Gazela, the Mostar loop, Terazije tunnel – these are only some of many famous symbols of Belgrade. But do we know when they originated? Not many people know that this happened in the days of the legendary mayor Branko Pesic. This period is known as the ‘golden age’ of our capitol and the time when Belgrade became a real metropolis in every sense of the word. No mayor who ever came after was that beloved nor left such a deep impact.

Branko Pesic was born on 1st October 1922. After graduating from high school in Zemun, he went to Law School in Belgrade University. However, after the war in April and the occupation of the Kingdom of Yugoslavia, he abandoned his studies to fight in the liberation war. At first he worked in organizing sabotage and diversions in his native Zemun, but then he joined the Partisans and fought in Bosnia as a political commissioner of the battalion and the command. As part of the 12th Vojvodina corpus, he participated in fights for liberation of Belgrade and Zemun in October 1944. After the war, Branko graduated from higher Politics School and performed a variety of state political duties. He was the bearer of “Partizanska spomenica” in 1941 and many other Yugoslavian honors, including the Medal of socialist work hero. Between 1964 and 1974 he became the president of Belgrade’s city council.

Visionary with a good grip on reality

It seems that this great man had a vision of Belgrade in the future and that he took no heed of obstacles and protests from certain people. Back then there were opinions that the bridge with six lanes in both directions which we find ‘too small’ today was a thoughtless, unnecessary investment financed by the citizens and that there aren’t that many cars in Belgrade. His determination to build a bridge despite loud resistance led to lex specialis suggested by Branko Pesic which allowed them to finance the works using Federation funds. He took no heed of ill-meaning remarks, guided by the words of Ivo Andric: “Bridges are more than mere constructions of wood, stone and iron that overpass a river. They belong to everyone and treat them all equally. They are useful, built with purpose and meaning, always in a place where most human needs intersect. They are more durable than other constructions and serve nothing that is secret and evil.”

In addition to building the bridge, Branko Pesic is also known as the mayor who brought order to the city. He was personally responsible for constructing various projects such as the Mostar loop, Terazije tunnel and others. Ada Ciganlija became a real swimming area and the halls “Pionir”, SRC, 25th May, Pinki and Olymp were constructed, as well as the Museum of modern art. By the end of his second term, the palace “Beogradjanka” was completed and construction had began on the eastern gate of Belgrade. During his term, many ideas were born that are still talked about today – lowering the city to the rivers, Belgrade on Sava, plans for a railway loop and a subway system.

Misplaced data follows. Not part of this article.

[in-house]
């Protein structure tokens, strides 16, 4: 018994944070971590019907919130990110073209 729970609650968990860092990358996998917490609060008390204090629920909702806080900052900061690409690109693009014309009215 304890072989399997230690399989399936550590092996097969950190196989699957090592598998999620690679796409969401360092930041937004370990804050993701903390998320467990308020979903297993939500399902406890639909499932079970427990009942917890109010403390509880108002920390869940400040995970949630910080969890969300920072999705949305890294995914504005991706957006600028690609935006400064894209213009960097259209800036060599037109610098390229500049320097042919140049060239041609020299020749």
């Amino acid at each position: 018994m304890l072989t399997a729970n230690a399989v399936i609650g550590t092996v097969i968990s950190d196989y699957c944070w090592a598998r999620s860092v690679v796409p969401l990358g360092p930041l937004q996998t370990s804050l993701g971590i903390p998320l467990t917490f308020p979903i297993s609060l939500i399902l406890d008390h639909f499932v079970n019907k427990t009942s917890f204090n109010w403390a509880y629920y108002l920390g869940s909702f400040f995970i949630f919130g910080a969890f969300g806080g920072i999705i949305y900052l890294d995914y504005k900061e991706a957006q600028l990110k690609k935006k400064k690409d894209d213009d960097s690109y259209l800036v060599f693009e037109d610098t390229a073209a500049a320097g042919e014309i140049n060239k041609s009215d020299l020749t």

Still what’s even more important than the fact that Branko Pesic was a man who in the days of socialism spent so many years serving as mayor of Belgrade, he enjoyed the respect and trust of Belgraders. He genuinely believed in communism and didn’t allow the power to change him. His contemporaries said that he worked tirelessly and was known to call directors or employees in the middle of the night if he happened to pass through an area where the lights were broken or the power was down.

A mayor who remembered his citizens’ names?

Pesic behaved like any other state official. He lived modestly, in a single-story home that he inherited and he was respected by the public because of his desire to help the citizens. He left behind many anecdotes that are still told around Belgrade. Though he didn’t drink often, he liked to visit taverns. He loved music and bands, snooker, raub, preference. He visited both elite restaurants and regular taverns. It is well known that after the first news regarding the explosion in the theatre “20 Oktobar” he left the formal reception he was attending, rushed to Balkanska street and assisted the injured people. There’s also a story that he was among the first to help firefighters with the fire in Politika building. His fellow citizens were fascinated also that he seemed to remember everyone’s names. He never made promises he couldn’t keep. He didn’t have a work car or a chauffeur. He drove his own car to work and was known to give rides to his fellow citizens. Belgraders were comfortable with calling him on his home number or knocking at his door.

It was this fact, that Branko Pesic was a man of the people, friendly with everyone and willing to help, that made him the most popular and beloved mayor of all times. Elderly Belgraders will say that Pesic was as popular as Tito in Belgrade. He died in his birthplace Zemun on February 4th 1986. Everything he’s done for Belgrade proudly lives on today.